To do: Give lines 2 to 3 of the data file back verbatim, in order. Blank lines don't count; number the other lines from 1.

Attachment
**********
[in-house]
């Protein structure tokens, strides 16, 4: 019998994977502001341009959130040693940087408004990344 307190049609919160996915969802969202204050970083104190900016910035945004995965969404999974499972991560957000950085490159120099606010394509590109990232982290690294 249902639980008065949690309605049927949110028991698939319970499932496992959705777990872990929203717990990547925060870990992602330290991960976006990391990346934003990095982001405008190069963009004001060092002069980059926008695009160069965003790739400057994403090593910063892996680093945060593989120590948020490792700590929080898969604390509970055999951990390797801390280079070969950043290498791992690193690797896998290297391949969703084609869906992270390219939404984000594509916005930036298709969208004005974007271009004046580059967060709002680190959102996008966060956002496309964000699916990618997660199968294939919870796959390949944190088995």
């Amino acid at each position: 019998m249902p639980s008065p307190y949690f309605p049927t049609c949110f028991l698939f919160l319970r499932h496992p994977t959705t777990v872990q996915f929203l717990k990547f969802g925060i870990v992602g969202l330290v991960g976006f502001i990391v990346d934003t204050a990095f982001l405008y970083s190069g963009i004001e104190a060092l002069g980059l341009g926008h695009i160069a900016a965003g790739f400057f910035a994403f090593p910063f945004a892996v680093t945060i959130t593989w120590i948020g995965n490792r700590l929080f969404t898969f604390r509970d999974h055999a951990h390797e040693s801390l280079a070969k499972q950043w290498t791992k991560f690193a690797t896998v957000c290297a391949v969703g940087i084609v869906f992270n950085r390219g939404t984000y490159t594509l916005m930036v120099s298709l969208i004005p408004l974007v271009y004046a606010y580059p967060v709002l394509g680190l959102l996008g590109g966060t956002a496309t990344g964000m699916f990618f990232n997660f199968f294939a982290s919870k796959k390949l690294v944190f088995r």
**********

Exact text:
């Protein structure tokens, strides 16, 4: 019998994977502001341009959130040693940087408004990344 307190049609919160996915969802969202204050970083104190900016910035945004995965969404999974499972991560957000950085490159120099606010394509590109990232982290690294 249902639980008065949690309605049927949110028991698939319970499932496992959705777990872990929203717990990547925060870990992602330290991960976006990391990346934003990095982001405008190069963009004001060092002069980059926008695009160069965003790739400057994403090593910063892996680093945060593989120590948020490792700590929080898969604390509970055999951990390797801390280079070969950043290498791992690193690797896998290297391949969703084609869906992270390219939404984000594509916005930036298709969208004005974007271009004046580059967060709002680190959102996008966060956002496309964000699916990618997660199968294939919870796959390949944190088995």
């Amino acid at each position: 019998m249902p639980s008065p307190y949690f309605p049927t049609c949110f028991l698939f919160l319970r499932h496992p994977t959705t777990v872990q996915f929203l717990k990547f969802g925060i870990v992602g969202l330290v991960g976006f502001i990391v990346d934003t204050a990095f982001l405008y970083s190069g963009i004001e104190a060092l002069g980059l341009g926008h695009i160069a900016a965003g790739f400057f910035a994403f090593p910063f945004a892996v680093t945060i959130t593989w120590i948020g995965n490792r700590l929080f969404t898969f604390r509970d999974h055999a951990h390797e040693s801390l280079a070969k499972q950043w290498t791992k991560f690193a690797t896998v957000c290297a391949v969703g940087i084609v869906f992270n950085r390219g939404t984000y490159t594509l916005m930036v120099s298709l969208i004005p408004l974007v271009y004046a606010y580059p967060v709002l394509g680190l959102l996008g590109g966060t956002a496309t990344g964000m699916f990618f990232n997660f199968f294939a982290s919870k796959k390949l690294v944190f088995r």